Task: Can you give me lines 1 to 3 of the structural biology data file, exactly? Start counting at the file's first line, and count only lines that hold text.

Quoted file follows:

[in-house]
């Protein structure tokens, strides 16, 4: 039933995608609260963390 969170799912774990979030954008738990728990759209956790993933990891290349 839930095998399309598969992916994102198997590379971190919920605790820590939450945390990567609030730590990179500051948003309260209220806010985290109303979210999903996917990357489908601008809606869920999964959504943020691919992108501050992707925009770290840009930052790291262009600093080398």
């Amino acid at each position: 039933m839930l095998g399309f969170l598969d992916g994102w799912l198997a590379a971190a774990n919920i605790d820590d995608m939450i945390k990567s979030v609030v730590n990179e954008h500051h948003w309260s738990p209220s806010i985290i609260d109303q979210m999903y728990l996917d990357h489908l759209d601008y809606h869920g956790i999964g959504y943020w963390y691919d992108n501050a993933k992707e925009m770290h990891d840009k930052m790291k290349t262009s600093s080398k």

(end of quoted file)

[in-house]
């Protein structure tokens, strides 16, 4: 039933995608609260963390 969170799912774990979030954008738990728990759209956790993933990891290349 839930095998399309598969992916994102198997590379971190919920605790820590939450945390990567609030730590990179500051948003309260209220806010985290109303979210999903996917990357489908601008809606869920999964959504943020691919992108501050992707925009770290840009930052790291262009600093080398």
């Amino acid at each position: 039933m839930l095998g399309f969170l598969d992916g994102w799912l198997a590379a971190a774990n919920i605790d820590d995608m939450i945390k990567s979030v609030v730590n990179e954008h500051h948003w309260s738990p209220s806010i985290i609260d109303q979210m999903y728990l996917d990357h489908l759209d601008y809606h869920g956790i999964g959504y943020w963390y691919d992108n501050a993933k992707e925009m770290h990891d840009k930052m790291k290349t262009s600093s080398k």